The FA have announced that they will introduce retrospective action in cases where an official is not in a position to fully assess a 'coming together' of players.
Retrospective action was only previously available to the FA if none of the officials had seen the incident or when the incident was "truly exceptional".
The rule change was sparked by an incident involving Wigan Athletic's Callum McManaman and Newcastle United's Massimo Haidara last season.
McManaman committed a knee-high challenge on Haidara, forcing the Newcastle defender to miss part of the season through injury, although the damage was not as bad as first feared.
The referee's view of the incident was partially blocked, but in his post-match report he confirmed that he had seen it, ruling out any possibility of retrospective action.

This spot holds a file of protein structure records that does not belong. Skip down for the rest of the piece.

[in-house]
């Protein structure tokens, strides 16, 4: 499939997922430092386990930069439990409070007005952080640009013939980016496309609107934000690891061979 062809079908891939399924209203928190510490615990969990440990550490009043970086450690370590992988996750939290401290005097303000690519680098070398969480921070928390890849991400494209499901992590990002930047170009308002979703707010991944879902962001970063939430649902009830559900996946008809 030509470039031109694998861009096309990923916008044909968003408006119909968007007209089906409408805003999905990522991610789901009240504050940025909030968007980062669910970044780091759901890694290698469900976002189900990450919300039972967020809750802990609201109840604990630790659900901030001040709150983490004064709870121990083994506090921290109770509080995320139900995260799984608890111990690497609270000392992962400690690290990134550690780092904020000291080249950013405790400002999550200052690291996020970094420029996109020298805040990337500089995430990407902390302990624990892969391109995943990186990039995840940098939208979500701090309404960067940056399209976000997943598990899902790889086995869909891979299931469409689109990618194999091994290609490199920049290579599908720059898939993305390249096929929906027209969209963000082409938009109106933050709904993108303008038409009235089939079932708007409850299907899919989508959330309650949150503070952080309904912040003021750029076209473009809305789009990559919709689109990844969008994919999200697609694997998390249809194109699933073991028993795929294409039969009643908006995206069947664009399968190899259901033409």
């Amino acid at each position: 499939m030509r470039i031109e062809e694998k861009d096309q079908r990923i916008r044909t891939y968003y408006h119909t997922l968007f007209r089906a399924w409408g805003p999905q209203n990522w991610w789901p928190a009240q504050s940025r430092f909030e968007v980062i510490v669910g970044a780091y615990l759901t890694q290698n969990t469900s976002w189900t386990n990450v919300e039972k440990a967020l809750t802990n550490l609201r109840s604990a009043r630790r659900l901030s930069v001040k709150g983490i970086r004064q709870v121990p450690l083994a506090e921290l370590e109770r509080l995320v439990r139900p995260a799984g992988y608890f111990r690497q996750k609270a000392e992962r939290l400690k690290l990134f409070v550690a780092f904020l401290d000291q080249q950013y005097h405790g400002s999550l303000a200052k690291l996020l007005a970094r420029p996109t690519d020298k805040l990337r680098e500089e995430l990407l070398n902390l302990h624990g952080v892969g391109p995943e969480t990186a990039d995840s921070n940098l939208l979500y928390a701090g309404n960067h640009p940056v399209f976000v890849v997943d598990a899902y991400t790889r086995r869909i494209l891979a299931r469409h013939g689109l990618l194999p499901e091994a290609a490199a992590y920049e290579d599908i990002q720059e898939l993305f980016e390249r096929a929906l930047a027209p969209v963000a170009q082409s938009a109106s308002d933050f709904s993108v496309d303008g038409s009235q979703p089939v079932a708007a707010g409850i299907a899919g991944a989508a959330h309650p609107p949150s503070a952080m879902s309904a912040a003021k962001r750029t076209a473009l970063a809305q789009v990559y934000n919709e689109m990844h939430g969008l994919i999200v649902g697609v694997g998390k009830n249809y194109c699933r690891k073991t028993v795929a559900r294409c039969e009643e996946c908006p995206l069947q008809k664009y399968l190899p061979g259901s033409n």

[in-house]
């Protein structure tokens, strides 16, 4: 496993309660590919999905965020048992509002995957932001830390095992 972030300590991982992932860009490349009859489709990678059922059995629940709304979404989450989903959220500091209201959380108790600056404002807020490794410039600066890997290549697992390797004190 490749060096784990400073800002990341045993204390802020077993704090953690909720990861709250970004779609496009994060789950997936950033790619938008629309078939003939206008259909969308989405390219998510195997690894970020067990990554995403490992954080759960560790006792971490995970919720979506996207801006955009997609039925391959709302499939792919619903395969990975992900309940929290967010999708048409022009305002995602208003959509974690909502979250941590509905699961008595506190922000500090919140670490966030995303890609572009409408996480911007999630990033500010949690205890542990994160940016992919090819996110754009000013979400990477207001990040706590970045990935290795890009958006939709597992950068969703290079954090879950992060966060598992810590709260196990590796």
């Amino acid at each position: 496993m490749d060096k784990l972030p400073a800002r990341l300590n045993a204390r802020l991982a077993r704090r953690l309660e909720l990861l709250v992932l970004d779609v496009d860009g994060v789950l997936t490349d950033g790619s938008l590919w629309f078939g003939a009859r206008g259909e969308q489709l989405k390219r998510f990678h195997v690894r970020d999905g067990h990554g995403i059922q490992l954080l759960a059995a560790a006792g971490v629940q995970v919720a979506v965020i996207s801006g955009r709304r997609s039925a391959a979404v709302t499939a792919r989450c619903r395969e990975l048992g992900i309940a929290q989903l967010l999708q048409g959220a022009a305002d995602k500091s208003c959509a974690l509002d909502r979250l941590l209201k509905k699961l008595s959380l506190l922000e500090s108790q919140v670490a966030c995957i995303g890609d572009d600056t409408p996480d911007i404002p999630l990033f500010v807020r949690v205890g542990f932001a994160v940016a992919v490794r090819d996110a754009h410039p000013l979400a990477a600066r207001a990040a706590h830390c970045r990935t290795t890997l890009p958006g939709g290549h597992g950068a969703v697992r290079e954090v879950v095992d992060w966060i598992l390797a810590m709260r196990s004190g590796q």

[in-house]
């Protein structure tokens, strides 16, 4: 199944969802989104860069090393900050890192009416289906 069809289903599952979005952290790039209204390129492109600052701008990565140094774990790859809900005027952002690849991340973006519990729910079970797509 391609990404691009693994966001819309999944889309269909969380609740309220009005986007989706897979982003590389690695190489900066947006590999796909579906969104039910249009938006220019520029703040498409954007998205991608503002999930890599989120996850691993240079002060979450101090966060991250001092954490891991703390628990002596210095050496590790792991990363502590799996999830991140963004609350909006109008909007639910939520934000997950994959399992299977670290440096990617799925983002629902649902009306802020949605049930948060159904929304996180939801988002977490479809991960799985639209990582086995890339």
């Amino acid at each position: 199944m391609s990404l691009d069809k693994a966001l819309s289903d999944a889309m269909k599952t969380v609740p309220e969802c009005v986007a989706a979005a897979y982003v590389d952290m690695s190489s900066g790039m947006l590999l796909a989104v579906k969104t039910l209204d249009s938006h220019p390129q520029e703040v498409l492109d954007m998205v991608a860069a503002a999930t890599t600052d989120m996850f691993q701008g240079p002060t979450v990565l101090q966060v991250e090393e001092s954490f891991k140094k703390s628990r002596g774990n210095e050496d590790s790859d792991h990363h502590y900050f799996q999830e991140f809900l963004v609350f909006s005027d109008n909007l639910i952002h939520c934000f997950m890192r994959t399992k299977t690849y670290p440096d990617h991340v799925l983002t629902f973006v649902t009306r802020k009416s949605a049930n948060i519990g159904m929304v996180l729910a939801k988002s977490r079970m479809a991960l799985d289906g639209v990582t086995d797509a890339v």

"From the start of the new season, The FA will reserve the right to take retrospective action when match officials are not in a position to fully assess a 'coming together' of players," read a statement on the FA's official website.
"The amendment follows a tackle last season involving Wigan's Callum McManaman and Newcastle United's Massadio Haidara in which the match referee's view of the incident was blocked whilst the other match officials were not in a position to judge exactly what had occurred.
"This change is not intended to usurp the authority of the match officials who are, in the vast majority of cases, best-placed to deal with incidents at the time they occur. It will only be utilised in the rare circumstances outlined above."
The change comes after much criticism of the FA's disciplinary procedure in recent years.